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Format: Paperback
Mario Vargas Llosa, novelist, Peruvian, is a word painter, an artist of consummate skill, capable of simultaneous intimate ecstasy and detached observation, skill that constantly surprises, titillates and intensifies. Aunt Julia and the Scriptwriter is a novel that details how an eighteen year old writer of hack news stories develops relationships with his aunt and, yes, a scriptwriter, both of whom happen to be Bolivian. Auth Julia is an aunt by definable and identifiable, but non-bloodline association. At least there is still some decency! She is a divorcee, not a Peruvian - what would you expect, then? - and attractive to boot. She is also conquerable. She is a passionate older woman - old enough to be his mother! - who succumbs to the young man's ardent if naive charms a little too easily for her own good or, it must be said, for the keeping of face in an interested, gossiping community.

Pedro Camacho is a stunted, bald, pocket battleship of a radio scriptwriter. He is also Bolivian - an epidemic? - and specialises in sitcoms, melees of melange, several of which he can keep on the boil at the same time. He is employed by our young hero's radio station to sex-up the regular offerings, to enliven their action with his peculiar brand of obsessive work ethic, an approach that is occasionally method-school in its execution. So when his character needs an operation, he will sit at his ancient typewriter dressed as a surgeon. He is a great success, even when his lateral thinking approach to plot is fully realised, a trait that develops into a need to introduce characters from one soap opera into another almost at random - certainly at random! - in order to test - or not! - the listeners'collaboration of listening habit and attentiveness at the same time.
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Format: Paperback
I loved this book and read it compulsively in one evening. It's the semi-autobiographical story of 18 year old Mario, working at a cobbled-together radio station in early 1950s Lima, and a nominal student of law to please his family. He wants only "to be a writer", agonising over short stories "in the style of Hemingway". When the eccentric Pedro Camacho comes to write serials for the radio station, he meets a totally different kind of writer, one whose colourful stories are tapped directly into the typewriter for ten hours a day, when he's not acting them live himself. At the same time, Mario falls for his 32 year old "Aunt Julia", as she is always referred to even though she is only the ex-wife of a relative. The narrative follows their blossoming relationship, alternating with chapters drawn from Pedro Comacho's serials.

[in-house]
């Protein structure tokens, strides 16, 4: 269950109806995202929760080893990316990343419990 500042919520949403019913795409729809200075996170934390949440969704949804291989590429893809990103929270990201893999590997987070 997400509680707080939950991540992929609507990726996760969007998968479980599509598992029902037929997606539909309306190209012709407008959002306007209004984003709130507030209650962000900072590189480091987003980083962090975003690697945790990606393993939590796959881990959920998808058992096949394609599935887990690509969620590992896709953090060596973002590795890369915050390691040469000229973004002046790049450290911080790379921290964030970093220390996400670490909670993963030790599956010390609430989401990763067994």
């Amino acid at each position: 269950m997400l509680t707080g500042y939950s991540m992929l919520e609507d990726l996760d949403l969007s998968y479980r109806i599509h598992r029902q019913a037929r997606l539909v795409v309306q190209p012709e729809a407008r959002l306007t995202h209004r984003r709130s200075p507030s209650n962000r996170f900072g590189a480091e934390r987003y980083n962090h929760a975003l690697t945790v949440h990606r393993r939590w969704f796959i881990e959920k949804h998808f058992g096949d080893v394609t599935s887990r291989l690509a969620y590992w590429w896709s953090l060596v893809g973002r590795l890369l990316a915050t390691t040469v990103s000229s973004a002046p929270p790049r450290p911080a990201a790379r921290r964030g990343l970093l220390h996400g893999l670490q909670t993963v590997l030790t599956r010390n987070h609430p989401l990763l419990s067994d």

I willingly admit to not being as much an intellectual as many of the other reviewers, and would have probably enjoyed Aunt Julia just as much if the Pedro Camacho chapters had been taken out (his independent stories, I mean, not the character himself). It could stand alone very well; a sweet and witty story full of vignettes and great characters. I also lost patience somewhat with the mixing-up and disintegration of the stories. And I was a bit puzzled and disappointed with what became of Pedro Camacho at the very end; I feel the author could have given him an innovative but more dignified destiny; the little oddball had really grown on me! Even so, I still give Aunt Julia and the Scriptwriter 5 stars - a wonderful, engaging read that wears its intelligence lightly, and probably the only book most people are going to read set in Lima, Peru!